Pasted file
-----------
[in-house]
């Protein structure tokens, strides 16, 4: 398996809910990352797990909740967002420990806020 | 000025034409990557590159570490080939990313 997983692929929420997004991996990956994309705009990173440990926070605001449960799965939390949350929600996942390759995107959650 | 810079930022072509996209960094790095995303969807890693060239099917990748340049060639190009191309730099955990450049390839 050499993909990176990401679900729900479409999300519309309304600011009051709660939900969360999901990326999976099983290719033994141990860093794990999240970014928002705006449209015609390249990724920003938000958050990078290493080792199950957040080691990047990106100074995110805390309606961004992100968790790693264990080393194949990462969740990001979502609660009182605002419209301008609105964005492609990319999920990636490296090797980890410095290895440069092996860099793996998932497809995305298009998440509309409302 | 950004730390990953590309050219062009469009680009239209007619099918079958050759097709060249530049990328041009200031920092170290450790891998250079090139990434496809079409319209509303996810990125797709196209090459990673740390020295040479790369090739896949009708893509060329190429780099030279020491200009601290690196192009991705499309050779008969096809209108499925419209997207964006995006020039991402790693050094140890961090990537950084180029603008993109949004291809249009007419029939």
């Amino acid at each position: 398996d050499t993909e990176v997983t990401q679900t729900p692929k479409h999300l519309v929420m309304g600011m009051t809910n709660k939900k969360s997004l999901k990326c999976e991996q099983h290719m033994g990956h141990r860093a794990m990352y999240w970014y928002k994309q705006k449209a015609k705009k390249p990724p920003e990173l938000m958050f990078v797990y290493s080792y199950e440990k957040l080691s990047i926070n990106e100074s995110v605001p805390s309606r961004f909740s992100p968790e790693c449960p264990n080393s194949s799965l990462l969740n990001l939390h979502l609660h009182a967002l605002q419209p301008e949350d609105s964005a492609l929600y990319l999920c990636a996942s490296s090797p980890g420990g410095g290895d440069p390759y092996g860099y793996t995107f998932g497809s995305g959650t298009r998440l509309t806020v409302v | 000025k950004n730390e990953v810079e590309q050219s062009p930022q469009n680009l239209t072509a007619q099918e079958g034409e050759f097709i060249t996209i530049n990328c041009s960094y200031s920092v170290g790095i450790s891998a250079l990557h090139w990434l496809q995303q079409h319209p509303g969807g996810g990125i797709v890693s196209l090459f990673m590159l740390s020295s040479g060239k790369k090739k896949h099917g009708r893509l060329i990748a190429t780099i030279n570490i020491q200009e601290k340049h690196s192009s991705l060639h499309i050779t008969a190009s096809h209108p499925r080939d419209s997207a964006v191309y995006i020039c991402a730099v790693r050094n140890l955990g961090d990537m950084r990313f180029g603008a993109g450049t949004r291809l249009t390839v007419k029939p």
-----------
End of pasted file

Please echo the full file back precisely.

[in-house]
């Protein structure tokens, strides 16, 4: 398996809910990352797990909740967002420990806020 | 000025034409990557590159570490080939990313 997983692929929420997004991996990956994309705009990173440990926070605001449960799965939390949350929600996942390759995107959650 | 810079930022072509996209960094790095995303969807890693060239099917990748340049060639190009191309730099955990450049390839 050499993909990176990401679900729900479409999300519309309304600011009051709660939900969360999901990326999976099983290719033994141990860093794990999240970014928002705006449209015609390249990724920003938000958050990078290493080792199950957040080691990047990106100074995110805390309606961004992100968790790693264990080393194949990462969740990001979502609660009182605002419209301008609105964005492609990319999920990636490296090797980890410095290895440069092996860099793996998932497809995305298009998440509309409302 | 950004730390990953590309050219062009469009680009239209007619099918079958050759097709060249530049990328041009200031920092170290450790891998250079090139990434496809079409319209509303996810990125797709196209090459990673740390020295040479790369090739896949009708893509060329190429780099030279020491200009601290690196192009991705499309050779008969096809209108499925419209997207964006995006020039991402790693050094140890961090990537950084180029603008993109949004291809249009007419029939």
């Amino acid at each position: 398996d050499t993909e990176v997983t990401q679900t729900p692929k479409h999300l519309v929420m309304g600011m009051t809910n709660k939900k969360s997004l999901k990326c999976e991996q099983h290719m033994g990956h141990r860093a794990m990352y999240w970014y928002k994309q705006k449209a015609k705009k390249p990724p920003e990173l938000m958050f990078v797990y290493s080792y199950e440990k957040l080691s990047i926070n990106e100074s995110v605001p805390s309606r961004f909740s992100p968790e790693c449960p264990n080393s194949s799965l990462l969740n990001l939390h979502l609660h009182a967002l605002q419209p301008e949350d609105s964005a492609l929600y990319l999920c990636a996942s490296s090797p980890g420990g410095g290895d440069p390759y092996g860099y793996t995107f998932g497809s995305g959650t298009r998440l509309t806020v409302v | 000025k950004n730390e990953v810079e590309q050219s062009p930022q469009n680009l239209t072509a007619q099918e079958g034409e050759f097709i060249t996209i530049n990328c041009s960094y200031s920092v170290g790095i450790s891998a250079l990557h090139w990434l496809q995303q079409h319209p509303g969807g996810g990125i797709v890693s196209l090459f990673m590159l740390s020295s040479g060239k790369k090739k896949h099917g009708r893509l060329i990748a190429t780099i030279n570490i020491q200009e601290k340049h690196s192009s991705l060639h499309i050779t008969a190009s096809h209108p499925r080939d419209s997207a964006v191309y995006i020039c991402a730099v790693r050094n140890l955990g961090d990537m950084r990313f180029g603008a993109g450049t949004r291809l249009t390839v007419k029939p």